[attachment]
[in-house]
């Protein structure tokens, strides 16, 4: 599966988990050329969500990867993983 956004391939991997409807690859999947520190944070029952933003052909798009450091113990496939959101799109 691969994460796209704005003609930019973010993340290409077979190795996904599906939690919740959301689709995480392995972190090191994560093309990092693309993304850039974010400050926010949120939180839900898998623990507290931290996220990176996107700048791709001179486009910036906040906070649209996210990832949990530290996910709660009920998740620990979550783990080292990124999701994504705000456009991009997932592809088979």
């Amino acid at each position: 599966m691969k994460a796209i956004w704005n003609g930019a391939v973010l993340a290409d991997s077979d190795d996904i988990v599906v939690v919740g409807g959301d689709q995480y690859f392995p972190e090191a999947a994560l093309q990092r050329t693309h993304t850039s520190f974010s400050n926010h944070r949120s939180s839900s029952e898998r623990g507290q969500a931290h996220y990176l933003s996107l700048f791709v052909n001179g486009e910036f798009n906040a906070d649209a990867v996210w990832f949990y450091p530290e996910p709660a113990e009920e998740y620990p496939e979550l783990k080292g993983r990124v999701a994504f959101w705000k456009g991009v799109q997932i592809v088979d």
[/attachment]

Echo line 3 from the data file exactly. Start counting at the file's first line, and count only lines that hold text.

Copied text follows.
């Amino acid at each position: 599966m691969k994460a796209i956004w704005n003609g930019a391939v973010l993340a290409d991997s077979d190795d996904i988990v599906v939690v919740g409807g959301d689709q995480y690859f392995p972190e090191a999947a994560l093309q990092r050329t693309h993304t850039s520190f974010s400050n926010h944070r949120s939180s839900s029952e898998r623990g507290q969500a931290h996220y990176l933003s996107l700048f791709v052909n001179g486009e910036f798009n906040a906070d649209a990867v996210w990832f949990y450091p530290e996910p709660a113990e009920e998740y620990p496939e979550l783990k080292g993983r990124v999701a994504f959101w705000k456009g991009v799109q997932i592809v088979d």